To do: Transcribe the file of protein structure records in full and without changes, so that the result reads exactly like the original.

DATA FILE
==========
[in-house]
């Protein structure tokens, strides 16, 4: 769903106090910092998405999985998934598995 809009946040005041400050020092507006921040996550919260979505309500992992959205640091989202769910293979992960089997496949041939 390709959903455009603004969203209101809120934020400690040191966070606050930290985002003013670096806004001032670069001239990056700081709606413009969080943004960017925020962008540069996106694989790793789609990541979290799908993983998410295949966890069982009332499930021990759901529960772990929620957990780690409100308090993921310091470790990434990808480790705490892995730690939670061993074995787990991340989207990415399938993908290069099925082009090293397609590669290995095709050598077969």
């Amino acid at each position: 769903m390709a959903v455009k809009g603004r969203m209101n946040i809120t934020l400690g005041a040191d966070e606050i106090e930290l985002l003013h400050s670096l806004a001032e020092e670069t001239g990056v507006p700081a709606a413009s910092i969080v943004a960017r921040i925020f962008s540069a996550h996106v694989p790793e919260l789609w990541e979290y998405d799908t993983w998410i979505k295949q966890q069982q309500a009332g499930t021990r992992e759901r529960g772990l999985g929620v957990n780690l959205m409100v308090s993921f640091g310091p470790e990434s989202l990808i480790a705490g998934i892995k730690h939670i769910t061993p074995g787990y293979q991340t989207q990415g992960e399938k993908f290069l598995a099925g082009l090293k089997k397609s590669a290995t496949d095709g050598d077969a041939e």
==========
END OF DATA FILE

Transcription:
[in-house]
């Protein structure tokens, strides 16, 4: 769903106090910092998405999985998934598995 809009946040005041400050020092507006921040996550919260979505309500992992959205640091989202769910293979992960089997496949041939 390709959903455009603004969203209101809120934020400690040191966070606050930290985002003013670096806004001032670069001239990056700081709606413009969080943004960017925020962008540069996106694989790793789609990541979290799908993983998410295949966890069982009332499930021990759901529960772990929620957990780690409100308090993921310091470790990434990808480790705490892995730690939670061993074995787990991340989207990415399938993908290069099925082009090293397609590669290995095709050598077969």
């Amino acid at each position: 769903m390709a959903v455009k809009g603004r969203m209101n946040i809120t934020l400690g005041a040191d966070e606050i106090e930290l985002l003013h400050s670096l806004a001032e020092e670069t001239g990056v507006p700081a709606a413009s910092i969080v943004a960017r921040i925020f962008s540069a996550h996106v694989p790793e919260l789609w990541e979290y998405d799908t993983w998410i979505k295949q966890q069982q309500a009332g499930t021990r992992e759901r529960g772990l999985g929620v957990n780690l959205m409100v308090s993921f640091g310091p470790e990434s989202l990808i480790a705490g998934i892995k730690h939670i769910t061993p074995g787990y293979q991340t989207q990415g992960e399938k993908f290069l598995a099925g082009l090293k089997k397609s590669a290995t496949d095709g050598d077969a041939e």